The Dow Jones industrial average rose 13.14 points, to 3,649.30, but broader market averages fell.
Stocks were higher for most of the day. Then Mr. Greenspan spoke and said economic conditions were improving. "We are clearly making headway," he said during a speech yesterday before the National Italian American Foundation.
His remarks caused Treasury bond yields to surge, triggering concern that interest rates may have bottomed. The yield on the 30-year bond rose yesterday to 5.98 percent, from 5.91 percent Thursday.
"Earnings reports and the Federal Reserve indicate things are getting better," said Thomas Gallagher, managing director in charge of capital commitment at Oppenheimer & Co. "This would seem to be good news for stocks, but then there's the concern that interest rates may not fall much more."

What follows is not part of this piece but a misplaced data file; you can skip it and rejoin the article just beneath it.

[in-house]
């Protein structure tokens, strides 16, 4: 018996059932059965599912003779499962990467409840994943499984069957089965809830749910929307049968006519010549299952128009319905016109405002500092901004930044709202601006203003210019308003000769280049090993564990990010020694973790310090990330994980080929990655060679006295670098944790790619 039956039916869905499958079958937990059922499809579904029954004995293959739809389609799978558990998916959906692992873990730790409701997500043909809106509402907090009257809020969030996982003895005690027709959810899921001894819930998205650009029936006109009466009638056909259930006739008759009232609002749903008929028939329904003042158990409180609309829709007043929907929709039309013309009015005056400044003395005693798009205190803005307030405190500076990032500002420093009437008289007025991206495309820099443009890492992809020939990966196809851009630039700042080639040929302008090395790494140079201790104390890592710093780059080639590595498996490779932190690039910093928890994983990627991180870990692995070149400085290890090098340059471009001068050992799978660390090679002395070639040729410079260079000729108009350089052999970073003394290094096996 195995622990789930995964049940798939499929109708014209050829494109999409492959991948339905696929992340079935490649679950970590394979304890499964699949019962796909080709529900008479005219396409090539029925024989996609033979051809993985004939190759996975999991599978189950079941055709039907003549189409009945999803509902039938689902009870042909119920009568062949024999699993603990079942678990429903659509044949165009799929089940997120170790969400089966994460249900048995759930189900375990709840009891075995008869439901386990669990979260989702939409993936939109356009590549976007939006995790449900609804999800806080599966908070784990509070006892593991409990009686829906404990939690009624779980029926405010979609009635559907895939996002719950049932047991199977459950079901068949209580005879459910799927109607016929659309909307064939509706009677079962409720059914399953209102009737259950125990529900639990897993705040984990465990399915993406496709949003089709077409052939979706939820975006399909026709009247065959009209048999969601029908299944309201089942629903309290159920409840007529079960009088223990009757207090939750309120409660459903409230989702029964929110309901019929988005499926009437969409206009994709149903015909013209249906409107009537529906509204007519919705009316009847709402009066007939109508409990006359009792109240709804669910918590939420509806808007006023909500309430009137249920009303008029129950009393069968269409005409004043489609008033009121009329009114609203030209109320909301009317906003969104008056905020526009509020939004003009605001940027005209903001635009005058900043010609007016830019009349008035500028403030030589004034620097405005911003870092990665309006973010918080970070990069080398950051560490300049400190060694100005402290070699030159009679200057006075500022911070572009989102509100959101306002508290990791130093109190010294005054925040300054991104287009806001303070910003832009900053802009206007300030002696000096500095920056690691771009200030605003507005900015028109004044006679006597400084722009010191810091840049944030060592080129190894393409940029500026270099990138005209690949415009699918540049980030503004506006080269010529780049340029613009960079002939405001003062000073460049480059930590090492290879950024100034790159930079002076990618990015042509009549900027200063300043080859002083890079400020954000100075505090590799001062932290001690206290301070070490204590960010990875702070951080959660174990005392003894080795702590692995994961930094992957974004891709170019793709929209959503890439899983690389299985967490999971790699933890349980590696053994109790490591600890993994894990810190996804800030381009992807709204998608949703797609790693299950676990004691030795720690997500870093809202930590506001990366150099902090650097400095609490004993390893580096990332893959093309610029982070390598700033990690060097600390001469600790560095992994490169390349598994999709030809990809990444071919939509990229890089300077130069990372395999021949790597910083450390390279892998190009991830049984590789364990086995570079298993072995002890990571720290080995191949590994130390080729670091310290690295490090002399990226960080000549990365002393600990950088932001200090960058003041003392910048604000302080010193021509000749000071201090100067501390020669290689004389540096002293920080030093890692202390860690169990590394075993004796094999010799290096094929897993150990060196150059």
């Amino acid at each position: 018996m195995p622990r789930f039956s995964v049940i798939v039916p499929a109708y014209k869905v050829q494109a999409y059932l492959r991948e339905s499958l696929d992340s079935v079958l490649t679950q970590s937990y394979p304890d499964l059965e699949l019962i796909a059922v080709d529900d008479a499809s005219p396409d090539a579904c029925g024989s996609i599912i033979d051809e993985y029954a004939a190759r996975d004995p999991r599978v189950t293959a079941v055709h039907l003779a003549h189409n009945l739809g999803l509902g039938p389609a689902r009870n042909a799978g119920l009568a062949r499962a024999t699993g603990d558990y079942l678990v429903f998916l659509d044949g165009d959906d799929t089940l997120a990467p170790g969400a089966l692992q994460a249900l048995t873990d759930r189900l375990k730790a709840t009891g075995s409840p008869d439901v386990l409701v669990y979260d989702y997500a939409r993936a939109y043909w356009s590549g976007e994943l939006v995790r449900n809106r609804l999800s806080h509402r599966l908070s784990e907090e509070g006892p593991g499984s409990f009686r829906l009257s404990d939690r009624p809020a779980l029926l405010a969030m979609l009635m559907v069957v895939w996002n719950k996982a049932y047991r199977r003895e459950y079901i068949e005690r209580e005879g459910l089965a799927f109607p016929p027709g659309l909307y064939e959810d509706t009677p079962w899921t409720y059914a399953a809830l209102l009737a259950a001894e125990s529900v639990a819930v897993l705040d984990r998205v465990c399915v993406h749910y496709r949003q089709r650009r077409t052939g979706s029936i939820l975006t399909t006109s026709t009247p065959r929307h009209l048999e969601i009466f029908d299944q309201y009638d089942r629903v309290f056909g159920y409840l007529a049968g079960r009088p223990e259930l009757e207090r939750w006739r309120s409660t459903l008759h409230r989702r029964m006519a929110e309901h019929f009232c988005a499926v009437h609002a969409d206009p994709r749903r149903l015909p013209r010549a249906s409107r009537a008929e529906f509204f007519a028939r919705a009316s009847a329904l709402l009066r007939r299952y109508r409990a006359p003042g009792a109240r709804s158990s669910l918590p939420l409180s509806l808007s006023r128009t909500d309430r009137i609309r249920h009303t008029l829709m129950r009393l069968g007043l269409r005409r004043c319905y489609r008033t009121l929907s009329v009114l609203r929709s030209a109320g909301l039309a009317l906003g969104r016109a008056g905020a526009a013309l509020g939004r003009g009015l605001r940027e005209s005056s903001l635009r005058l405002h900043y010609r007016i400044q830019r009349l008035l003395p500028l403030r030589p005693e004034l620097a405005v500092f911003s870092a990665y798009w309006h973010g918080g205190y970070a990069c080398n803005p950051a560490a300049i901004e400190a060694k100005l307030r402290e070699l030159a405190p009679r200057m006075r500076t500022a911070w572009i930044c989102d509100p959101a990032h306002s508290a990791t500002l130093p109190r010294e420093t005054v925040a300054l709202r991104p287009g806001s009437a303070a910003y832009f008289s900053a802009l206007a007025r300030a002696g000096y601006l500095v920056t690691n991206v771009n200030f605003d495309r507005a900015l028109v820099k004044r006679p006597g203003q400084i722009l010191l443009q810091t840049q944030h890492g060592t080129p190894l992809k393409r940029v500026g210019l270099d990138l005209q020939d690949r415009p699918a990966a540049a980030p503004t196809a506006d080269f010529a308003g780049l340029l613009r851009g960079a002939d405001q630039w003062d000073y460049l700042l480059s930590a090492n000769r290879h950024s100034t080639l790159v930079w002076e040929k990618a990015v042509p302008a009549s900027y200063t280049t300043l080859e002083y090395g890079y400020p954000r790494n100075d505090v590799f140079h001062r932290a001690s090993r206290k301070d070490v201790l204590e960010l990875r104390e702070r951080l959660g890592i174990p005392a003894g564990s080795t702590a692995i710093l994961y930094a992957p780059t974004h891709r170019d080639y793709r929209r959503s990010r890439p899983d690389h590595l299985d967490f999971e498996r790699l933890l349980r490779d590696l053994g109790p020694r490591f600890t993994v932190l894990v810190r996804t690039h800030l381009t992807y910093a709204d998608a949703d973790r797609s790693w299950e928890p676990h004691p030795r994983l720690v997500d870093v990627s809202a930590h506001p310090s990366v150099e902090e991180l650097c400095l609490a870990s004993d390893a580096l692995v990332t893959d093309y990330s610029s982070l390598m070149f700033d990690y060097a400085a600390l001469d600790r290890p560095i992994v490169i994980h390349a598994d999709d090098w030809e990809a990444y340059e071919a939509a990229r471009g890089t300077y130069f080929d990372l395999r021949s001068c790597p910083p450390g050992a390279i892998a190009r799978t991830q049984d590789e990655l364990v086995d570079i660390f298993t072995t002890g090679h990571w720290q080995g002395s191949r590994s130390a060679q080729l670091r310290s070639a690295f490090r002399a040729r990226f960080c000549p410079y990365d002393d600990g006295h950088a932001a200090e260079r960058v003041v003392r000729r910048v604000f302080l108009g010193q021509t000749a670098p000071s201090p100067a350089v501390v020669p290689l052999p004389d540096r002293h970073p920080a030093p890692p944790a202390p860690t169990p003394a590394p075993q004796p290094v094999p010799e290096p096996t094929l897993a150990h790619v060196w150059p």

Low rates have been a driving force behind this year's stock market rally. If rates start to rise, funds might move out of stocks into fixed-income securities.
The Dow industrials rose to a new high of 3,676.96 yesterday, before backing off to close below the record of 3,652.09, set Aug. 25. For the week, the Dow was up 19.57 points.
The Standard & Poor's 500 Index fell for the fifth straight day, sliding 2.08, to 463.28, and the American Stock Exchange Market Value Index declined 0.27, to 477.25. The New York Stock Exchange Composite Index slumped 0.85, to 257.06.
Trading was active on the NYSE, with about 302 million shares changing hands. The number of declining common stocks exceeded the number of advancing issues by a slight margin.
The rise in interest rates offset optimism about the release of higher-than-expected corporate profits from leading companies like United Technologies Corp.
"Earnings are definitely coming in at levels above analysts' expectations," said John Blair, director of trading at NatWest Securities Corp.
Institutional Brokers Estimate System Inc., a unit of Citicorp, said more than half the third-quarter corporate profit reports were above analysts' estimates. Meantime, the Federal Reserve bank Philadelphia said Thursday that its October index of manufacturing conditions rose to 15.1, from 0.7 in September.